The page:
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Is Technology Helping Us Achieve a Better Sleep?

Is Technology Helping Us Achieve a Better Sleep?

Posted by Ethan Wright on 26th Nov 2020

Brush your teeth. Climb into bed. Toss. Turn. Count some sheep. Check your Facebook. Does this become your ritual every night?

Did you know that 2/3 of Americans don’t get enough sleep? If you’re having trouble sleeping, the technology could be the culprit. The average technology user in the United States spends nearly 11 hours per day looking at screens and 95% of Americans use some form of technology within an hour before going to bed.

Cell phones

65% of adults have slept with a cell phone on or next to their beds.

22% fall asleep with cell phone ringers on in their bedrooms.

10% reported waking up a few nights each week due to their phones


61% of Americans use computers or laptops regularly in the hour before going to bed.

People who use computers within an hour of trying to fall asleep are 50% less likely to report getting a good night’s sleep.

Using computers late at night is associated with sleep disorders, stress, and depressive symptoms.

TV or Videos

84% of Americans watch TV or videos an hour before going to bed.

People ages 19-29 are most likely to watch programs in their bedrooms an hour before going to bed.

Comedy, drama, and news are the top programs people watch before going to sleep.

Video Games

19% of people regularly play video or computer games in the hour before going to bed

10% of people reported playing video games that contain violence, minimal blood, sexual content, crude humor, or gambling.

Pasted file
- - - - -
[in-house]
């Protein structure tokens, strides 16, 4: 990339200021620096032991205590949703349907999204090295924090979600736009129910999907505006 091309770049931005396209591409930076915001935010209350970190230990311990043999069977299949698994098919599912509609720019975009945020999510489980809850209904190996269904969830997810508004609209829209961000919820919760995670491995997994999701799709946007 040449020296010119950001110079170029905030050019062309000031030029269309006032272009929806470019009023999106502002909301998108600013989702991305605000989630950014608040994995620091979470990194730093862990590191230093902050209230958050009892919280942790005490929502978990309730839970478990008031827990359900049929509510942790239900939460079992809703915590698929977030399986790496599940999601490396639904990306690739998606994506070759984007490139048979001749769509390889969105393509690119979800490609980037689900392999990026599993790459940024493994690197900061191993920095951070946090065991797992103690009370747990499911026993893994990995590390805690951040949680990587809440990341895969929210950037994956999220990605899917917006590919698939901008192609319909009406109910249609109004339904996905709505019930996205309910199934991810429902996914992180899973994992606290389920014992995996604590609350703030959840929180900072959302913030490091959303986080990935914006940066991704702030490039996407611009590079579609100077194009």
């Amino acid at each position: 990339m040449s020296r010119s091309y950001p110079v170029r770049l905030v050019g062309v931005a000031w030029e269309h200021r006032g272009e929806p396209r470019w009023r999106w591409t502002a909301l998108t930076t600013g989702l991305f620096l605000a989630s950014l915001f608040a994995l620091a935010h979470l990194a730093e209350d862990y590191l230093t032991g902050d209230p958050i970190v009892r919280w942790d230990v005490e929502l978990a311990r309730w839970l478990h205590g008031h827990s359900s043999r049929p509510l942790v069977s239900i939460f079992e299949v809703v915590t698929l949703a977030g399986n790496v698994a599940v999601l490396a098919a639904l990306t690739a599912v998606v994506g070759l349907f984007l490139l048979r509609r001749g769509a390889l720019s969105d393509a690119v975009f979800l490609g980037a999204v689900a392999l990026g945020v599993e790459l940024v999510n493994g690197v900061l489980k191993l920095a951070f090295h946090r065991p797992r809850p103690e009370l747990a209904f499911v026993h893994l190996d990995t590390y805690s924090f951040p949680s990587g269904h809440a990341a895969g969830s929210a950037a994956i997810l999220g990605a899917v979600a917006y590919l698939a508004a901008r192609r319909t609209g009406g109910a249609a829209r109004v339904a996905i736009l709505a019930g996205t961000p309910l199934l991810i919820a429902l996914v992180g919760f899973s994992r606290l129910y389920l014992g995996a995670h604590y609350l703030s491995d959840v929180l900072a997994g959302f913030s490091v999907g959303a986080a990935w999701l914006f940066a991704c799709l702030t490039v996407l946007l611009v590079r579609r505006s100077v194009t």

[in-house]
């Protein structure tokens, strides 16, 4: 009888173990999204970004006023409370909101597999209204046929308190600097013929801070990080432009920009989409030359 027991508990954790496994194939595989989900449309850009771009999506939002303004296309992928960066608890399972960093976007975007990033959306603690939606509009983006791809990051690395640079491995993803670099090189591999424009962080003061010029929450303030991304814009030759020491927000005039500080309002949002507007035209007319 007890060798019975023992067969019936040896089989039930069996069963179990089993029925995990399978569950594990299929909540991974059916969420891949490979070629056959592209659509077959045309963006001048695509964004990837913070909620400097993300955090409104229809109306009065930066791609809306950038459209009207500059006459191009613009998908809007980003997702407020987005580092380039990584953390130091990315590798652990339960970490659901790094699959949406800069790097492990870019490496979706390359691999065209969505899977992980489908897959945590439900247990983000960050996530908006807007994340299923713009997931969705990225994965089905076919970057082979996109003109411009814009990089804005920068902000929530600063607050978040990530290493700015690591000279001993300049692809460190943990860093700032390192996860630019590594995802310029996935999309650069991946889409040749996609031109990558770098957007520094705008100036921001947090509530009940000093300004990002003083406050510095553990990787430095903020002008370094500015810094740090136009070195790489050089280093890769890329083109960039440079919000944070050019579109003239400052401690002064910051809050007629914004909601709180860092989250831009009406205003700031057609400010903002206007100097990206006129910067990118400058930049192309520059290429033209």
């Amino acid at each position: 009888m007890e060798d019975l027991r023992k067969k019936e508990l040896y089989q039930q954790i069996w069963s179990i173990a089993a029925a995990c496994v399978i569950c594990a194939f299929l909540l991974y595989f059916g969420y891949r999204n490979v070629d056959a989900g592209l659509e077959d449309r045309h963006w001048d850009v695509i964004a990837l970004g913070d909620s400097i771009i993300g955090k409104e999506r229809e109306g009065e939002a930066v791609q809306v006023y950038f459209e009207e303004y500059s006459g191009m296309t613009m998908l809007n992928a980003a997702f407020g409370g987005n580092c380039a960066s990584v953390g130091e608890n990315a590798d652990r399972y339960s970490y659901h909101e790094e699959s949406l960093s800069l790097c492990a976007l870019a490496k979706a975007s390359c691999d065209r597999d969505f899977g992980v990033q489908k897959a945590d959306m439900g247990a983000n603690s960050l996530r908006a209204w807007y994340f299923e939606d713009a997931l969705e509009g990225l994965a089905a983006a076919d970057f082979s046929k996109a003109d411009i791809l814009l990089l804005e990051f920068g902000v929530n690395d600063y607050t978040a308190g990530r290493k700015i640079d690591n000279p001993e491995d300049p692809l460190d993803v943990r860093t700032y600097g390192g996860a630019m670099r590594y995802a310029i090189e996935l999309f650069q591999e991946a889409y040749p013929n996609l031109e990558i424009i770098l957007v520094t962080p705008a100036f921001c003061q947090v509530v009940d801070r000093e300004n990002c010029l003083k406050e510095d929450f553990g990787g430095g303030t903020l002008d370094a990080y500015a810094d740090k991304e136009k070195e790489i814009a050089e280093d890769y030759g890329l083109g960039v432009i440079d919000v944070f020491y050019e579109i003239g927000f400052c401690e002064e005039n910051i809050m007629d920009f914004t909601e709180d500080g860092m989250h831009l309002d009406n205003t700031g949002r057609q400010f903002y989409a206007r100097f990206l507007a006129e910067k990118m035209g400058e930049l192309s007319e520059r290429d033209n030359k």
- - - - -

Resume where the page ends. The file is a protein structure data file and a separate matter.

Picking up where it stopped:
People ages 13-18 are most likely to play video or computer games with these elements at least a few nights a week.

Teens, Technology, and Sleep

Compared to older age cohorts, young adults ages 13-29 are more likely to use technology in the hour before trying to go to sleep.

56% of generation Z’ers text almost every night in the hour before going to bed while only 22% of generation X’ers and just 12% of Baby Boomers report sleeping with their cell phone ringers on in their bedrooms.

61% of teens ages 13-18 and 23% or young adults ages 19-29 get less recommended amounts of sleep each night.

Why Do Gadgets Keep You Awake

Suppresses Melatonin
Blue light emitted by screens inhibits the production of melatonin, the hormone that controls circadian rhythm.

Keeps Brain Active
Technology keeps your mind engaged and tricks your brain into thinking it needs to stay awake.

Interrupts Sleep
Texts, emails, and calendar reminders can wake you up and disrupt the quality of your sleep.

87% of Americans report having sleeping problems at least a few nights each week. Common sleeping problems include:

  • Difficulty falling asleep
  • Waking up during the night
  • Waking up feeling unrefreshed

Did you know that 90% of people with insomnia also have another health condition? Lack of sleep increases the risk of:

  • Heart disease
  • High blood pressure
  • Stroke
  • Diabetes
  • Car accidents

52% of drivers have reported driving drowsy, and the National Highway Traffic Safety Administration estimates that fatigue causes 100,000 auto crashes and 1,550 crash-related deaths each year in the U.S.

Tips for Healthy Sleeping Habits

Stick to a regular Sleeping Schedule
Going to bed and waking up at the same time helps to regulate your body’s clock and make it easier to fall asleep and stay asleep all night.

Limit Caffeine Four to Six Hours Before Bedtime
Since caffeine is a stimulant, it’s important to refrain from drinking caffeine before attempting to fall asleep.

Avoid Bright Light and Electronics Before Bed
Light from electronic devices can activate your brain and make it harder for you to fall asleep.

Daily exercise helps to promote more restful sleep.

Take Time to Unwind
Spend the last hour before bed doing a calming activity.
– Take a bath
– Read a book or magazine
– Practice relaxation exercises

So, is technology helping us achieve a better sleep? Think again.